An extended partition doesn't contain any data. It's just a box for logical disks. Logical disks are used in exactly the same way as partitions; they exist only because a dos-style hard drive with an MBR could only contain four primary partitions and this was a way of getting extra ones. But your computer will have a GPT disk and you can create as many primary partitions on it as you like if you use a Linux partitioning tool.

    Do I need Lubuntu or would Kali or centos work as a daily use distro and am I just using Lubuntu as a crutch ?
    All Linux distros are good for daily use. And I think all the *buntus are crutches, though there are people here who won't agree with me.

    Which Distro should I load first and which should I load last?
    I don't think it matters.

    I'm thinking of using gparted to do the partitioning with the first distro install.
    Yes, that's essential. The traditional Windows fdisk is a lousy program. And gparted is very easy to use and works on both MBR and GPT disks.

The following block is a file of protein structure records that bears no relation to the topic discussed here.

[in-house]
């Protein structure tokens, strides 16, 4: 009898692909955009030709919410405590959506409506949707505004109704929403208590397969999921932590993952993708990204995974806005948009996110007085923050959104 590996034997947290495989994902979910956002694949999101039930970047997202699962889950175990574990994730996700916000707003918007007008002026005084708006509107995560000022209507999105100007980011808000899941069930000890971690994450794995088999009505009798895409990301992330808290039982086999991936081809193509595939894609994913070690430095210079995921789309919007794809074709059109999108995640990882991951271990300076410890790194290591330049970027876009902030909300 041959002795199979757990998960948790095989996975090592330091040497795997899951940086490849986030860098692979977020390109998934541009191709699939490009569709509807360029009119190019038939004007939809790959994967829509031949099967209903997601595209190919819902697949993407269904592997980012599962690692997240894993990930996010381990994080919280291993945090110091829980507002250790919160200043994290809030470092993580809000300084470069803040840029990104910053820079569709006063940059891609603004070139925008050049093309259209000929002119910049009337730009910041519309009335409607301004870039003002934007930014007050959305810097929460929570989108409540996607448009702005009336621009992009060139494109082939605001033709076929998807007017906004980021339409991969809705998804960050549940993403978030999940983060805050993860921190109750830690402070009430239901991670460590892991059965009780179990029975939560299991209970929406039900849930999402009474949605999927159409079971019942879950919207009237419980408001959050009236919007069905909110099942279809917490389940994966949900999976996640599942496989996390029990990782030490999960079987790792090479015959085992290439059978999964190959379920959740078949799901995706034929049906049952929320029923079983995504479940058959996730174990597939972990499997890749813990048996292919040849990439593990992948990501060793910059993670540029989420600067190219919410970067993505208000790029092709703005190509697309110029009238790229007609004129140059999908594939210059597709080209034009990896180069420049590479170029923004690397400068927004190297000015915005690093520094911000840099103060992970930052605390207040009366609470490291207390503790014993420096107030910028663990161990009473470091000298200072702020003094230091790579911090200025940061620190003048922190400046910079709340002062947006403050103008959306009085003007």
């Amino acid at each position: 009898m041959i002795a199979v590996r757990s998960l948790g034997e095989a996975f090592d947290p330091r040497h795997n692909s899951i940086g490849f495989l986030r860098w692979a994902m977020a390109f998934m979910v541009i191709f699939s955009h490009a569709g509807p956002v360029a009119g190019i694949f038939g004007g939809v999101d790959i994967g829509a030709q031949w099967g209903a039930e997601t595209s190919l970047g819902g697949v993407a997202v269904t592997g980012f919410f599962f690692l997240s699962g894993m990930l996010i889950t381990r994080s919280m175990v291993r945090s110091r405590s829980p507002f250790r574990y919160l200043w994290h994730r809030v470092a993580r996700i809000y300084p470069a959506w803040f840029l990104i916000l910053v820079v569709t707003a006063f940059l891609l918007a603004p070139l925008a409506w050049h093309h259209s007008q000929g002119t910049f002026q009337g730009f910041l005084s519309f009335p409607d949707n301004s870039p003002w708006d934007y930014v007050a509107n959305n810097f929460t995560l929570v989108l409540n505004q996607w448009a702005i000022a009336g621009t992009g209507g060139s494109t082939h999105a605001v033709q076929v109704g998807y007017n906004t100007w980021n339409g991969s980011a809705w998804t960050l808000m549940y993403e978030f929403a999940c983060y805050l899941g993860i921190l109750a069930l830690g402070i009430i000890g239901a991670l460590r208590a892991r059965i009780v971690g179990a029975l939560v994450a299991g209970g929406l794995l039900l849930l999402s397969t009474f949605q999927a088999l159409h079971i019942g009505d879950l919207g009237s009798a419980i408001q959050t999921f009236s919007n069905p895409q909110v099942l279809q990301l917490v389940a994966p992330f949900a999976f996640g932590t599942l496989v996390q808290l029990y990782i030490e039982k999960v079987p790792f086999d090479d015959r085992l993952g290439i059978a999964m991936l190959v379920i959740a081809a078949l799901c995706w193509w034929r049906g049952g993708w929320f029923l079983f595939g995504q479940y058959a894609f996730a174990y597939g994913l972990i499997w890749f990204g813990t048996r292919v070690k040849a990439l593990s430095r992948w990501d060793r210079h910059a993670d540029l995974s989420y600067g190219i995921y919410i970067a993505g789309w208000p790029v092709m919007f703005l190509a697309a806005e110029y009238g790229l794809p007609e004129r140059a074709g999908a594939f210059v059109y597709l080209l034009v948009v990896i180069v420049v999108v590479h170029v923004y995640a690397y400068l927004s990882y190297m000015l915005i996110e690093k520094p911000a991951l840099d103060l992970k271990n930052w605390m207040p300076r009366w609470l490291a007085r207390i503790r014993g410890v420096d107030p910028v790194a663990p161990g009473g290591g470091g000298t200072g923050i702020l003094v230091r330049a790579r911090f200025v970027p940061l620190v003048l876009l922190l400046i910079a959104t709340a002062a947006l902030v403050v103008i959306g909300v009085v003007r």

Does Linux still have an issue with the NFTS read and writes?
    Not with reads. I think it still does with writes. Someone else could help out there; lots of people here dual-boot with Windows.

    Do I need that much room for the two Linux distro if my files are going to be on another drive?
    I don't think any distro needs more than 10GB if you're keeping your data somewhere else. I use 20GB for source-based distros where I need building space but that's probably paranoid. And 80 GB is sinful extravagance!

    Good luck!
    "I'm just a little old lady; don't try to dazzle me with jargon!"
    www.hrussman.entadsl.com

  3. #3
    Arrggh, so day spent getting windows 7 install, centos in a live CD, gparted used made the partition and Kali can't see it all. Kali and centos sees is unallocated space and I can not get it to see the windows partition. In the Windows 7 though the drive is shrunk. Gparted sees the partitions but it does keep warning me about it being a gpt drive. That doesn't work though because I can't get it to boot in the UEFI mode with out it trying to go to windows 8.